I really love improvisations that go nowhere. Improvisations where there is no goal… just an impulse to follow feelings in the current moment.
In fact, some have described this kind of music as self-indulgent - a kind of musical fantasy world where the focus is more on the performer than the listener.
Of course, this isn't the case at all. You see, most of us are used to having our music wrapped up in nice neat little packages. We aren't used to actually listening to music. We expect an "emotional experience" right away.
And it better happen in 3-4 minutes or else.
Take Japanese Shakahuachi music for example. For those of you who don't know, the shakahuachi is a Japanese flute. It's beautiful sound is appreciated by many in the East.
I have a few CDs of this music and everytime I listen to them I hear something new. It's as if each time the CD is played I hear it for the first time. It never gets old. Why? Because of the absence of musical form!
There is not much for the mind to grasp or hold onto. Repetition of musical phrases is almost non existent.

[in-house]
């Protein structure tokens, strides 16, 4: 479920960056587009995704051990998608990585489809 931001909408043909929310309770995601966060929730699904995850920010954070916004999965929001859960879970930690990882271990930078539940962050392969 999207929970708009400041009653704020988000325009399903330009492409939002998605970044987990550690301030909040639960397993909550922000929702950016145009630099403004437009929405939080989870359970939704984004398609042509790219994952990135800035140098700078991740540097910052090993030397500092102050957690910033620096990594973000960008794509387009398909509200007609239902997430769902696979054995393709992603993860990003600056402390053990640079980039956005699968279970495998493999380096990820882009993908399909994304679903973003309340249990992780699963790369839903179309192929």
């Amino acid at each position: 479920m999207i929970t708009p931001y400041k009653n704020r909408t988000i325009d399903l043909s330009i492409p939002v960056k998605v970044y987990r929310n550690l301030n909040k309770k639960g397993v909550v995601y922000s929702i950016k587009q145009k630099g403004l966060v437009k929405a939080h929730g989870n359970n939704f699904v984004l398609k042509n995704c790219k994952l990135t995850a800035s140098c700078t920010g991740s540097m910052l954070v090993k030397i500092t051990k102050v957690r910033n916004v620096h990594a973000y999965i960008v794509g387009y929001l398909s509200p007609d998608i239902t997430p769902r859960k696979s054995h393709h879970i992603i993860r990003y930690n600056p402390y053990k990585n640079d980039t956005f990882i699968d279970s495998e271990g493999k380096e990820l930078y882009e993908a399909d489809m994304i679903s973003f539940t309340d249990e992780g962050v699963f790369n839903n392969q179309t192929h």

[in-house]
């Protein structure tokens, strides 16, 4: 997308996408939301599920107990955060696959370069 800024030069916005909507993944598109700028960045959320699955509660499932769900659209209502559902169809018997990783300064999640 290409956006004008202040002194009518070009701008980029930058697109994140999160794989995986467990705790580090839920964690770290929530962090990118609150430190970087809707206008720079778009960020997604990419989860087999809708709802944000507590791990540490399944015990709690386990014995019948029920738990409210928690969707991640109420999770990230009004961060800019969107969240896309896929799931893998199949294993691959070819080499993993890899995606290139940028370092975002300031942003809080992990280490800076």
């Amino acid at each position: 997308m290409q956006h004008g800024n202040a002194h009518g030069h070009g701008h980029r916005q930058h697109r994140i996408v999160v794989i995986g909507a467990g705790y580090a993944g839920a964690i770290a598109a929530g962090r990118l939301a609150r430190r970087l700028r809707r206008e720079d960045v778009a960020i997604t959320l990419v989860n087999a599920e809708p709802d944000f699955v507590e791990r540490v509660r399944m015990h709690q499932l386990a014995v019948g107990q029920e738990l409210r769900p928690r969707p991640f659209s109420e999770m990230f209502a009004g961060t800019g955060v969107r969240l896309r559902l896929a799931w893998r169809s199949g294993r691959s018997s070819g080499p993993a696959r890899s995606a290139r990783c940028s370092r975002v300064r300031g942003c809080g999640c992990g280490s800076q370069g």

Instead, we get music without goals!
If there is a goal at all, it's that the person performing the music remains in the present while playing. What we hear is the "state of mind" of the performer at the exact time the recording is made.
In one of my own piano lessons "Cirrus," I teach this. And everytime I listen to it, it seems that it's somehow changed. Yet the music always remains fresh and pliant - waiting to be discovered again and again.
Edward Weiss is a pianist/composer and webmaster of Quiescence Music's online piano lessons. He has been helping students learn how to play piano in the New Age style for over 14 years and works with students in private, in groups, and now over the internet. Visit http://www.quiescencemusic.com now and get a FREE piano lesson